Miners / Validators Modules

Miner Module

Miners will be given a module: generating character animation based on audio prompts received from validators. They can use the reference A2A models, to produce coherent motions, animating virtual characters' body parts in sync with the audio or contribute by training and using their own A2A models. The quality of the generated animation will directly impact the rewards they earn, as it will be compared against a reference output for the audio prompt.

The subnet owners also advises the miners on how to improve the performance of their output based on the reference models provided, through the following different ways (non-exhaustive):

  • Use own motion capture data, including curating data from public video source to enrich the model

  • Apply another generative model to produce more synthetic motion dataset

  • Any other improvements that could enhance the output quality

Link to Miner Module on Github: https://github.com/Virtual-Protocol/tao-vpsubnet/blob/main/docs/miner.md

Validator Module

Validators will also be given a module: providing audio prompts to the miners and evaluating the output quality of the generated animation submitted by the miners. The prompts can be chosen from a library of audio files provided by the subnet owner or (in the future) can be synthetically produced by the other subnets involving in creation of Text-to-Music or Text-to-Speech models (e.g., subnet 18 by Cortex.t).

After evaluating the output quality of the generated animation, validators will send the opinions to the subttensor network via APIs. And the Yuma Consensus will aggregate the opinions from all the validators and determine the rewards of miners (based on output) and validators (based on the ranking of miners).

Link to Validator Module on Github: https://github.com/Virtual-Protocol/tao-vpsubnet/blob/main/docs/validator.md

Evaluation protocol

One challenge we anticipate in assessing animation quality is its inherent non-determinism and subjectivity, particularly when dealing with synthetically generated audio prompts. Without a definitive standard for character movement relative to specific audio files, evaluating animation quality becomes subjective and complex, especially with AI-generated music.

To establish an objective evaluation protocol for the subnet, we've carefully designed a process that fosters innovation without imposing undue barriers. Miners will be tasked with submitting character animations corresponding audio prompts, comparing their output to reference animations considered the "source of truth."

Achieving a strong evaluation protocol will involve a phased approach. Initially, we'll collect data to build a library of audio-prompt-animation pairs, where trained dancers perform to specific audio prompts. This dataset captures the movement of key body parts at every music interval, serving as a baseline for character motion. This is used as reference animations. Moving forward, we will also be using human-pose estimation models on videos to increase the diversity and size of this evaluation dataset audio-prompt-animation pairs.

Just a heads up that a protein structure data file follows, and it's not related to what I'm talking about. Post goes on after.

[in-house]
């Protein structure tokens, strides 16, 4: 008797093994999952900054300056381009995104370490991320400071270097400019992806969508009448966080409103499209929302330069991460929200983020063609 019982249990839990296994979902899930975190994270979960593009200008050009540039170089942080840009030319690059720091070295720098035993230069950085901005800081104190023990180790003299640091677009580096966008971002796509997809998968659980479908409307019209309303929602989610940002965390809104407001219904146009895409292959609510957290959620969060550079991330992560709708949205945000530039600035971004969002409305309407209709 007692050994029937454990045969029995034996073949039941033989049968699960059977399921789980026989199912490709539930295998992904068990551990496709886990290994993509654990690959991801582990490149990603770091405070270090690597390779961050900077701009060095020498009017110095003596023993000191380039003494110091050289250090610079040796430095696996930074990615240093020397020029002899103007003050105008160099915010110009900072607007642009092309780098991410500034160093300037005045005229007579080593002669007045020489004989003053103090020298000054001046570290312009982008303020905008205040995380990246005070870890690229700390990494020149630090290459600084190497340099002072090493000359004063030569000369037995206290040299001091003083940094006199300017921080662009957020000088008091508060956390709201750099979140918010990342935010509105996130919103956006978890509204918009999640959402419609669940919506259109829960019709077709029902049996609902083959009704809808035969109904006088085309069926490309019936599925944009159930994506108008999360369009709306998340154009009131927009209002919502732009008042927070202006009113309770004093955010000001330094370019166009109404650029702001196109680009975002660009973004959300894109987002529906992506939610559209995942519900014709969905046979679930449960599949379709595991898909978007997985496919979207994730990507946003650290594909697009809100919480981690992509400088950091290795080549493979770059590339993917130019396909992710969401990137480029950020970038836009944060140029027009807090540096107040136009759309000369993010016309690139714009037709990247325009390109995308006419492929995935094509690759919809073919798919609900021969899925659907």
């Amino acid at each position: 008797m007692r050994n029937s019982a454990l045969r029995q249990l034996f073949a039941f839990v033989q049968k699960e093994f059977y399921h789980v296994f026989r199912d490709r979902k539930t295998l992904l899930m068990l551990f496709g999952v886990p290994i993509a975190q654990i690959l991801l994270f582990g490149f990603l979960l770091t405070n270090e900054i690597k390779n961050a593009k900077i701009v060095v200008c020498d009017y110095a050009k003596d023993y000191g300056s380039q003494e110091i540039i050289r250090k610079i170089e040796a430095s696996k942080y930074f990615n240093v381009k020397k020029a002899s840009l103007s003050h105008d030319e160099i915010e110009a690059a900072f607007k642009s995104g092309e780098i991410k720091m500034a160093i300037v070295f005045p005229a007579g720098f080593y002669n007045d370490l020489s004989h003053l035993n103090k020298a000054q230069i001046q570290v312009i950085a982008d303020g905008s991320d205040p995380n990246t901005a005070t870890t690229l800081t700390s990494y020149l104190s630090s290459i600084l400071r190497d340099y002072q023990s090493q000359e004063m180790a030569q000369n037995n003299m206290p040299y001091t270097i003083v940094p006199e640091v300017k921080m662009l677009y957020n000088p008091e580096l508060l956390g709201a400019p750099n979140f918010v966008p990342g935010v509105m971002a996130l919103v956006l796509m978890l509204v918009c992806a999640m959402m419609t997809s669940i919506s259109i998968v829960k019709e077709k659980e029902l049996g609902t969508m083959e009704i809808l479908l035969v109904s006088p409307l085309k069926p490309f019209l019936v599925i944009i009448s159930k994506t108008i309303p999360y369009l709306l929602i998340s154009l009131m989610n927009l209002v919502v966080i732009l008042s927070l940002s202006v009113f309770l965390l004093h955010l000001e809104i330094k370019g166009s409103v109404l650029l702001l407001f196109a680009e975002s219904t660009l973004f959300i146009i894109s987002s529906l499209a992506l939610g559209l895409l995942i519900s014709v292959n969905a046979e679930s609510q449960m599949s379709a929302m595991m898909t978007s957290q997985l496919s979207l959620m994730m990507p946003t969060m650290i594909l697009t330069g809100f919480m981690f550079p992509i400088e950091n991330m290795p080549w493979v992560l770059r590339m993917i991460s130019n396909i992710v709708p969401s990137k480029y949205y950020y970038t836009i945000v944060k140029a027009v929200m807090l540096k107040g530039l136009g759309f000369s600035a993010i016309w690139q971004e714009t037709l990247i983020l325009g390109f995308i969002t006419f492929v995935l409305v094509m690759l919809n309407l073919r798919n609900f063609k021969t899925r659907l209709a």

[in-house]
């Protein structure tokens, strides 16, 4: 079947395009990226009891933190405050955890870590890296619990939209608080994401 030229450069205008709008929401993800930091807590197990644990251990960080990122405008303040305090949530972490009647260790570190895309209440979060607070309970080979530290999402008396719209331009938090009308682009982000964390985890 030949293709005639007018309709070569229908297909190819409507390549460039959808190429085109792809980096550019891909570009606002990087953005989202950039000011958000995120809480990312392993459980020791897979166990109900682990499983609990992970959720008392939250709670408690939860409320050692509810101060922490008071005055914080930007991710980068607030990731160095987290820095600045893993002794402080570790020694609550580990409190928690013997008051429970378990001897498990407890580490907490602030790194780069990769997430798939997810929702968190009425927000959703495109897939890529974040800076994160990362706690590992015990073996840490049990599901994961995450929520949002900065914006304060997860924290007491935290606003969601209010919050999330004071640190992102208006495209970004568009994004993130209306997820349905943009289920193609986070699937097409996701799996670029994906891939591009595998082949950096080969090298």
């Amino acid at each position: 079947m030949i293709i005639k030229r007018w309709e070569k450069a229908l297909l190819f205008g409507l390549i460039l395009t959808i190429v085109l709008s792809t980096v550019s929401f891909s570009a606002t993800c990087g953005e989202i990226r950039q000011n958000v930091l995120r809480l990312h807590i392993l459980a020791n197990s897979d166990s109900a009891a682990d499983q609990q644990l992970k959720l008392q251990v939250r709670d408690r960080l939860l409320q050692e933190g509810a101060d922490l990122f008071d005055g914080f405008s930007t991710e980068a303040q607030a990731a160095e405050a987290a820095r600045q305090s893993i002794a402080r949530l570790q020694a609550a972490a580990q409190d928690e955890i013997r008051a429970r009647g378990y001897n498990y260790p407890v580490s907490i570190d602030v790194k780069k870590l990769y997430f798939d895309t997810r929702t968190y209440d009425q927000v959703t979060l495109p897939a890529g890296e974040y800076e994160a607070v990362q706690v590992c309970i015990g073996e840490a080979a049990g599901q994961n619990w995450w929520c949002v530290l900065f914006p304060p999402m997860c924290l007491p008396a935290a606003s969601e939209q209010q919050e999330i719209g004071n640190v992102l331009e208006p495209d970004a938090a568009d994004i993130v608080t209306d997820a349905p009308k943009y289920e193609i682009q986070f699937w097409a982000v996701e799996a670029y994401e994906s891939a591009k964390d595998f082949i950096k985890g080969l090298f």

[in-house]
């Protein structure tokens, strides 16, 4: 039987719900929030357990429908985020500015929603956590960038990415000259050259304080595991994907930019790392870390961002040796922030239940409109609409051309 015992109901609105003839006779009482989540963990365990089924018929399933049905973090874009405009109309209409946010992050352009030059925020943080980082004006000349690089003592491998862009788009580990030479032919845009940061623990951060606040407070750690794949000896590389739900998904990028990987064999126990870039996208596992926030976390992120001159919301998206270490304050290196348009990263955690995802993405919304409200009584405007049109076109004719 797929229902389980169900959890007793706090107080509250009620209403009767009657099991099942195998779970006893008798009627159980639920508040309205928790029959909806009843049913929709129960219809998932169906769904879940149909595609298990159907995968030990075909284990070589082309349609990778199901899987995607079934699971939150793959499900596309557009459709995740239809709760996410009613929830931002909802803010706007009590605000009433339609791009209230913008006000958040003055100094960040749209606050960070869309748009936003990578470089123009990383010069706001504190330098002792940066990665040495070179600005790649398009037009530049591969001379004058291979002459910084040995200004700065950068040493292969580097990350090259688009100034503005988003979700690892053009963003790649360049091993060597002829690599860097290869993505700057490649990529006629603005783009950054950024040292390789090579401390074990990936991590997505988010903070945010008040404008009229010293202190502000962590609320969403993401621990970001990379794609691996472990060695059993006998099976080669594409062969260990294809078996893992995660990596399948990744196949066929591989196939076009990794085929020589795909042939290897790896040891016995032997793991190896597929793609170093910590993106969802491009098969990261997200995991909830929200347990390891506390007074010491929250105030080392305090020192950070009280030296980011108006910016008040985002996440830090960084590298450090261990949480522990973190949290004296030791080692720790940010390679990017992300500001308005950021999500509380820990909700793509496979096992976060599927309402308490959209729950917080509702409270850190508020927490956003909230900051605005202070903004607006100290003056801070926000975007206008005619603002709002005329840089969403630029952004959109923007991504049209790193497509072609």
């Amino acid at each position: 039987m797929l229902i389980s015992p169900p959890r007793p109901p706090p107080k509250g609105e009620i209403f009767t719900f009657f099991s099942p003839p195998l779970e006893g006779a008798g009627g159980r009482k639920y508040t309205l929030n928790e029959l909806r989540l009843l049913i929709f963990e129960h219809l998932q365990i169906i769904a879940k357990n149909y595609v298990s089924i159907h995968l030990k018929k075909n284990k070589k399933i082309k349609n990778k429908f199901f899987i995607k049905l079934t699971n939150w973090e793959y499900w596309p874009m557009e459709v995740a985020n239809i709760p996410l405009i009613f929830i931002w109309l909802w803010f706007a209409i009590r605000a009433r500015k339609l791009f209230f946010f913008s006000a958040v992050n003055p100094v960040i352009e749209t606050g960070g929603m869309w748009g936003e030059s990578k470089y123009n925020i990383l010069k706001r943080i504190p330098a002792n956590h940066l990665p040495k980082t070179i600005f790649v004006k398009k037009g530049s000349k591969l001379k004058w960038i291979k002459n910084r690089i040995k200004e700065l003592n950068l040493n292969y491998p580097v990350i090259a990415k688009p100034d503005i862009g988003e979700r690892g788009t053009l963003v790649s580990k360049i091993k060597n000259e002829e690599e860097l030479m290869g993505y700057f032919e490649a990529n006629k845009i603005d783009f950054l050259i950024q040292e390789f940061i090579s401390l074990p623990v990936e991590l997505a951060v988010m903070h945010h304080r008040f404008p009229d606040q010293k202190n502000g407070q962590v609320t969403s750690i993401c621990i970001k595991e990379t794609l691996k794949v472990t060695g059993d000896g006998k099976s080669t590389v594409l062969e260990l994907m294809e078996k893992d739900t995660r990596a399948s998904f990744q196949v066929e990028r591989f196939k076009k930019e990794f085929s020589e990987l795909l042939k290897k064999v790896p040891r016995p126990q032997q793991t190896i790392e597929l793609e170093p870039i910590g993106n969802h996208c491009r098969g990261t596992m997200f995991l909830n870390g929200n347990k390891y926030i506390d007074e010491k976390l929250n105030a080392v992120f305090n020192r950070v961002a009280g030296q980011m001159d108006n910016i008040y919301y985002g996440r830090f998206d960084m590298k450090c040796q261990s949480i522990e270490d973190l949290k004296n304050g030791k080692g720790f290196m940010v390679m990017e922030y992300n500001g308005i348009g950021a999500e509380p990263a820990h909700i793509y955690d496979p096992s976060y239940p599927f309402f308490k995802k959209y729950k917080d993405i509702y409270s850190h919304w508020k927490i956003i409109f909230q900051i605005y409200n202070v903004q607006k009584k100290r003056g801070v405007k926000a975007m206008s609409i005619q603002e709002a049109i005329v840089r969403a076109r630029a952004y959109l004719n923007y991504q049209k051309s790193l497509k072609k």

In this subnet, the output of the motion data will be required in the common standard BVH format, similar to the motion dataset format used in the reference library.

For evaluations, multiple parameters can be considered. In this phase, we consider the similarity of the generated animation against the reference animation using the Root Mean Square Error (RMSE) across the frames. In the next phase, more metrics such as the Physical Foot Contact (PFC) score and others can be used to determine the ‘realism’ and feasibility of the output animations, motion and beat syncing and more.

In the medium-to-long time horizon, we will also explore leveraging existing proprietary or better Audio-to-Animation models, such as those from Nvidia and Adobe to generate reference animations that could be considered the “source of truth”. This can be done by inputting the same audio prompts to these models and recording their character movements as reference animations. Comparing these outputs with our own models' results allows us to iteratively refine our reference coordinates, striving for alignment with established industry standards similar to AI feedback and synthetic data generation.

It's crucial to note that the reference animations are dynamic and subject to continuous improvement over time, in order to ensure ongoing relevance and accuracy in evaluating animation quality. This iterative process enables us as a subnet to maintain a robust evaluation framework while accommodating the evolving nature of audio-driven animation technology.

Lastly, as Visual-Language Models (VLMs) that can take in video improve, the evaluation framework can also include such models when they are more mature to provide human-like feedback on dance quality and creativity given that animation is a subjective item for evaluation.

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